Brandon Kohrt, MD, PhD is Associate Professor of Psychiatry and Behavioral Sciences. As an internationally recognized global mental health expert, he works with populations affected by war-related trauma, torture, environmental disasters, and chronic stressor of poverty, discrimination, and lack of access to healthcare. Dr. Kohrt has worked in Nepal since 1996 and has been advisor to Transcultural Psychosocial Organization (TPO) Nepal since 2006. He has collaborated with The Carter Center Mental Health Program in Liberia since 2010. He has investigated the mental health consequences of and designed interventions for child soldiers and earthquake survivors in Nepal. He collaborated on development of a Nepali school-based youth suicide prevention program. In Liberia, he designed programs to reduce stigma among youth and adults impacted by mental illness, political violence, and the Ebola virus outbreak, and co-designed a Crisis Intervention Team (CIT) program for police officers. He has collaborated on interventions for children with Nodding Syndrome in Uganda and children affected by HIV and political violence in Nigeria. In addition, he has worked in Uganda, Nigeria, Ethiopia, Mongolia, Haiti and India. Dr. Kohrt has published over 100 peer reviewed articles and book chapters. He co-edited the book Global Mental Health: Anthropological Perspectives, which was honored with the creative scholarship award of the Society for the Study of Psychiatry and Culture. He has received research funding from NIMH, Grand Challenges Canada, UNICEF, the Fulbright Program, HopeLab, and the Jacobs Foundation. His clinical work addresses cross-cultural psychiatry specializing in refugees and immigrant populations. He founded the Atlanta Asylum Network for Torture Survivors and consults on suicide prevention programs for Bhutanese Nepali refugees. Dr. Kohrt has developed a global mental health training program in Nepal for students in medicine, public health, and anthropology.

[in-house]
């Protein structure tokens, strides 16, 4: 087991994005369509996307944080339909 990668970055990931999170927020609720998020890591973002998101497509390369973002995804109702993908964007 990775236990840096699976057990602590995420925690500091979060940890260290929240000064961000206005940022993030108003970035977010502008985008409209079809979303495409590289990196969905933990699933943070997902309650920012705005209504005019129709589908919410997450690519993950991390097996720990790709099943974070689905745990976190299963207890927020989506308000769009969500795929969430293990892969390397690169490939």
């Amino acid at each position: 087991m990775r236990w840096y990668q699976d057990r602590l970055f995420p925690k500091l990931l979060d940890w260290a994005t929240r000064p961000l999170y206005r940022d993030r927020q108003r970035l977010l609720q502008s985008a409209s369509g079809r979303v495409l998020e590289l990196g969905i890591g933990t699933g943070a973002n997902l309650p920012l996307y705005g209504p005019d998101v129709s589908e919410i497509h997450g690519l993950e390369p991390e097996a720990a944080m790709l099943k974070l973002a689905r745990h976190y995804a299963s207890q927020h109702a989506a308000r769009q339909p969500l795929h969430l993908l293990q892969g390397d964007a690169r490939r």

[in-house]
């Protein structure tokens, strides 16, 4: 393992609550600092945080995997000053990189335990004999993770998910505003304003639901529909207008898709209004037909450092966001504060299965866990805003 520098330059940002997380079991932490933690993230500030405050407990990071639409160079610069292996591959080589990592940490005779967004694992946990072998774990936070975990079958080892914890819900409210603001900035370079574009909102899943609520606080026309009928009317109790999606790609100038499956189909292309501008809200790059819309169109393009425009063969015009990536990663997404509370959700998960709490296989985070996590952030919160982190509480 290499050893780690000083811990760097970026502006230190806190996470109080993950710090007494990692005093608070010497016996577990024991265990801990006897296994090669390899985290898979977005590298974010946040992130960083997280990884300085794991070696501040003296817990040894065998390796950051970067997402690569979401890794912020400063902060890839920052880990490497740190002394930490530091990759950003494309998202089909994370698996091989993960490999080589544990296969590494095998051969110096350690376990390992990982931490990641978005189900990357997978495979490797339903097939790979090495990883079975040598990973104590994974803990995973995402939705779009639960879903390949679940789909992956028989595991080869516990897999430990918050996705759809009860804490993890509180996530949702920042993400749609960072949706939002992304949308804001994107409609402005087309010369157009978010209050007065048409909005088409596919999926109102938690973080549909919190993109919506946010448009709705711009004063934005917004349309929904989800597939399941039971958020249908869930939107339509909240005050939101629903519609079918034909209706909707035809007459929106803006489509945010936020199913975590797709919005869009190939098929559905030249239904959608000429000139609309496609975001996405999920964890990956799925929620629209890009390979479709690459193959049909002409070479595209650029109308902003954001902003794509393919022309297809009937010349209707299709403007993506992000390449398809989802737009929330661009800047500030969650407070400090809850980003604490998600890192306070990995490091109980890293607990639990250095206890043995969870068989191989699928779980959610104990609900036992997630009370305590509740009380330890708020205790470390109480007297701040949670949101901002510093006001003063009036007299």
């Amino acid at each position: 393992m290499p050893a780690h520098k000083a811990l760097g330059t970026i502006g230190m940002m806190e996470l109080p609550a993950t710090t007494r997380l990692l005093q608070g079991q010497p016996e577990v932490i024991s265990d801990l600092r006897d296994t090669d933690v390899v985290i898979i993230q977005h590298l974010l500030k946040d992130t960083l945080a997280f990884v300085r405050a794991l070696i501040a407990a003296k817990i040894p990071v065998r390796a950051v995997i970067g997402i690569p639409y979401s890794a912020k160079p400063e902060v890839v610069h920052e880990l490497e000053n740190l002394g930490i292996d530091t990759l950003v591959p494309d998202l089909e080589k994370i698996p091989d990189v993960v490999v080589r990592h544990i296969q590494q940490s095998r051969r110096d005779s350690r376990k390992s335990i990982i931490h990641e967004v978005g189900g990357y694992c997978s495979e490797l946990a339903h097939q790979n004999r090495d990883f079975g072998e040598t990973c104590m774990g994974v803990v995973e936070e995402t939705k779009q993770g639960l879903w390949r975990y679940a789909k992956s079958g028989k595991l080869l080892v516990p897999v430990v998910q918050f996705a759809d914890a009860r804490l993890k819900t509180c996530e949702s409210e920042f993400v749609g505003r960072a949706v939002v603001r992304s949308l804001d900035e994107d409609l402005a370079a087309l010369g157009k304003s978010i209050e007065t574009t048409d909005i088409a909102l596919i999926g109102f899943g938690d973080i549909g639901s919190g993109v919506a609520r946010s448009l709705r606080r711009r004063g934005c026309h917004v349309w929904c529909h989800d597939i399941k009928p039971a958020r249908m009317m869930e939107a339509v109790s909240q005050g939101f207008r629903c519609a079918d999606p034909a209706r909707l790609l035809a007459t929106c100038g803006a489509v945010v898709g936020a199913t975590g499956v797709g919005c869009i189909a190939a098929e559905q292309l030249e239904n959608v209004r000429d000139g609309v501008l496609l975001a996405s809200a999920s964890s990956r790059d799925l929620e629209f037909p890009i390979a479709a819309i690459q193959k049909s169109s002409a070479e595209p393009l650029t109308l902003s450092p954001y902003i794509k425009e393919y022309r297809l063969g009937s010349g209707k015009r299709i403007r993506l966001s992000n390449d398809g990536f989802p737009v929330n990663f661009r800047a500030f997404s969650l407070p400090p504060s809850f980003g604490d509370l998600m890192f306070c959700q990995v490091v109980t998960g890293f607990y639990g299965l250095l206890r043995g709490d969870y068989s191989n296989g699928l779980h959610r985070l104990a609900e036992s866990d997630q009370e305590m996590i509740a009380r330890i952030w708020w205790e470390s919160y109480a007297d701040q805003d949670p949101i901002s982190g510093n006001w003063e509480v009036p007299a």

Gurung